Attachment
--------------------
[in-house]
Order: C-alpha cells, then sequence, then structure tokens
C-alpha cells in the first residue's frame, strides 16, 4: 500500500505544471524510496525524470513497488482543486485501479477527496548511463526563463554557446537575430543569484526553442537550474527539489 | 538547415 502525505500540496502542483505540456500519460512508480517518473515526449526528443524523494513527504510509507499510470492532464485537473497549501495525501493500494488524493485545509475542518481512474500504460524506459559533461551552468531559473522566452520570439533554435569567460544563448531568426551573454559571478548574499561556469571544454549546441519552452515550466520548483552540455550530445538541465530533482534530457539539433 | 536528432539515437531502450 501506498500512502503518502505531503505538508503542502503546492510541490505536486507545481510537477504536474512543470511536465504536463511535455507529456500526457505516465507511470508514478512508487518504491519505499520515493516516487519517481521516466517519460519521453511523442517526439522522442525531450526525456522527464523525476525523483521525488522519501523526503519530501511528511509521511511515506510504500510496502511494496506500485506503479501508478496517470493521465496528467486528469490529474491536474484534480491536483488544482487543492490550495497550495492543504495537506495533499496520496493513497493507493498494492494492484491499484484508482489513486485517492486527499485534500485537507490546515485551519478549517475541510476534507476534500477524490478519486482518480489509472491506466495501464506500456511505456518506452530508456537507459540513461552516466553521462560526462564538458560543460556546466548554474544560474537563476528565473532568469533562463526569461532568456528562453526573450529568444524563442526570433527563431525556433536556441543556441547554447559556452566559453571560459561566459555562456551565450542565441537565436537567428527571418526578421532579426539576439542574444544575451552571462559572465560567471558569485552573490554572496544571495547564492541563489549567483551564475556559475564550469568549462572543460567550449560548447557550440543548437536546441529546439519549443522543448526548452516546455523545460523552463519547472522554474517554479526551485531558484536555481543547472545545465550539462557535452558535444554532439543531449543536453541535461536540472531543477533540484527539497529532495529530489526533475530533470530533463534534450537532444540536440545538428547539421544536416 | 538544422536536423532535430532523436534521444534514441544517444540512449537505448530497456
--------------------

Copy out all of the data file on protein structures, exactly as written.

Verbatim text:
[in-house]
Order: C-alpha cells, then sequence, then structure tokens
C-alpha cells in the first residue's frame, strides 16, 4: 500500500505544471524510496525524470513497488482543486485501479477527496548511463526563463554557446537575430543569484526553442537550474527539489 | 538547415 502525505500540496502542483505540456500519460512508480517518473515526449526528443524523494513527504510509507499510470492532464485537473497549501495525501493500494488524493485545509475542518481512474500504460524506459559533461551552468531559473522566452520570439533554435569567460544563448531568426551573454559571478548574499561556469571544454549546441519552452515550466520548483552540455550530445538541465530533482534530457539539433 | 536528432539515437531502450 501506498500512502503518502505531503505538508503542502503546492510541490505536486507545481510537477504536474512543470511536465504536463511535455507529456500526457505516465507511470508514478512508487518504491519505499520515493516516487519517481521516466517519460519521453511523442517526439522522442525531450526525456522527464523525476525523483521525488522519501523526503519530501511528511509521511511515506510504500510496502511494496506500485506503479501508478496517470493521465496528467486528469490529474491536474484534480491536483488544482487543492490550495497550495492543504495537506495533499496520496493513497493507493498494492494492484491499484484508482489513486485517492486527499485534500485537507490546515485551519478549517475541510476534507476534500477524490478519486482518480489509472491506466495501464506500456511505456518506452530508456537507459540513461552516466553521462560526462564538458560543460556546466548554474544560474537563476528565473532568469533562463526569461532568456528562453526573450529568444524563442526570433527563431525556433536556441543556441547554447559556452566559453571560459561566459555562456551565450542565441537565436537567428527571418526578421532579426539576439542574444544575451552571462559572465560567471558569485552573490554572496544571495547564492541563489549567483551564475556559475564550469568549462572543460567550449560548447557550440543548437536546441529546439519549443522543448526548452516546455523545460523552463519547472522554474517554479526551485531558484536555481543547472545545465550539462557535452558535444554532439543531449543536453541535461536540472531543477533540484527539497529532495529530489526533475530533470530533463534534450537532444540536440545538428547539421544536416 | 538544422536536423532535430532523436534521444534514441544517444540512449537505448530497456